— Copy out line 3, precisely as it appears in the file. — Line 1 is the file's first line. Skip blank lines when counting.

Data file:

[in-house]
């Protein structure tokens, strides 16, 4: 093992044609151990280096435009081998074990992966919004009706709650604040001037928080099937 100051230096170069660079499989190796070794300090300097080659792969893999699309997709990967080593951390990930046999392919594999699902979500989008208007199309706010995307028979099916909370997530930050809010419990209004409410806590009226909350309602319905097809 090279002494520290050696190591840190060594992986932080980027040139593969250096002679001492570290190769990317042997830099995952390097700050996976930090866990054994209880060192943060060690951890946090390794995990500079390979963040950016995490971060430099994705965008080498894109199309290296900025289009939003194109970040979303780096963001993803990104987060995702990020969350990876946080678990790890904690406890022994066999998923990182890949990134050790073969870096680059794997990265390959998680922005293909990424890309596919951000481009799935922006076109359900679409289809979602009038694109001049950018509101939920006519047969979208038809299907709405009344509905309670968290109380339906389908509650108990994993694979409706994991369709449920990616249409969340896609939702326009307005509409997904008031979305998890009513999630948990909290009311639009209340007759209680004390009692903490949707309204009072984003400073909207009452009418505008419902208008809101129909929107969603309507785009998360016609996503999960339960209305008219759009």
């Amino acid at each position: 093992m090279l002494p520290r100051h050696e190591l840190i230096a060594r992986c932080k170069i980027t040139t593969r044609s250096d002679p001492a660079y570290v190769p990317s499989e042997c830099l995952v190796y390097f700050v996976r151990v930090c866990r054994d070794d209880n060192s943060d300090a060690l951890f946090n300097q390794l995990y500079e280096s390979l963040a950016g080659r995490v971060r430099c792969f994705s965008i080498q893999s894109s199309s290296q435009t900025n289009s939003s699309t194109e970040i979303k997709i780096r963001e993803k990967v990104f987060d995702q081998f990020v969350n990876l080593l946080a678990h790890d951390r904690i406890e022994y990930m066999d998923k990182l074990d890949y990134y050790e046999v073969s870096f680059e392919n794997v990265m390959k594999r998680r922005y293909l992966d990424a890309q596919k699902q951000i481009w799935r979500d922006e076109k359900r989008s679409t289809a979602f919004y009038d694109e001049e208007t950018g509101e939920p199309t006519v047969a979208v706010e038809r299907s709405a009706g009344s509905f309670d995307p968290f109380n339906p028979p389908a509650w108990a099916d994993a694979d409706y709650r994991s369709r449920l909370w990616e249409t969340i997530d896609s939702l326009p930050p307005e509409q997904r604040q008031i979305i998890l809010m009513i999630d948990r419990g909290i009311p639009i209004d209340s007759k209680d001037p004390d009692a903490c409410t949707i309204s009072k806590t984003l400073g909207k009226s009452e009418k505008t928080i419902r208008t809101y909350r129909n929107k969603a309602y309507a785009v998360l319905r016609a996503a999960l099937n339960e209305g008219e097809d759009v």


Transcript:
């Amino acid at each position: 093992m090279l002494p520290r100051h050696e190591l840190i230096a060594r992986c932080k170069i980027t040139t593969r044609s250096d002679p001492a660079y570290v190769p990317s499989e042997c830099l995952v190796y390097f700050v996976r151990v930090c866990r054994d070794d209880n060192s943060d300090a060690l951890f946090n300097q390794l995990y500079e280096s390979l963040a950016g080659r995490v971060r430099c792969f994705s965008i080498q893999s894109s199309s290296q435009t900025n289009s939003s699309t194109e970040i979303k997709i780096r963001e993803k990967v990104f987060d995702q081998f990020v969350n990876l080593l946080a678990h790890d951390r904690i406890e022994y990930m066999d998923k990182l074990d890949y990134y050790e046999v073969s870096f680059e392919n794997v990265m390959k594999r998680r922005y293909l992966d990424a890309q596919k699902q951000i481009w799935r979500d922006e076109k359900r989008s679409t289809a979602f919004y009038d694109e001049e208007t950018g509101e939920p199309t006519v047969a979208v706010e038809r299907s709405a009706g009344s509905f309670d995307p968290f109380n339906p028979p389908a509650w108990a099916d994993a694979d409706y709650r994991s369709r449920l909370w990616e249409t969340i997530d896609s939702l326009p930050p307005e509409q997904r604040q008031i979305i998890l809010m009513i999630d948990r419990g909290i009311p639009i209004d209340s007759k209680d001037p004390d009692a903490c409410t949707i309204s009072k806590t984003l400073g909207k009226s009452e009418k505008t928080i419902r208008t809101y909350r129909n929107k969603a309602y309507a785009v998360l319905r016609a996503a999960l099937n339960e209305g008219e097809d759009v």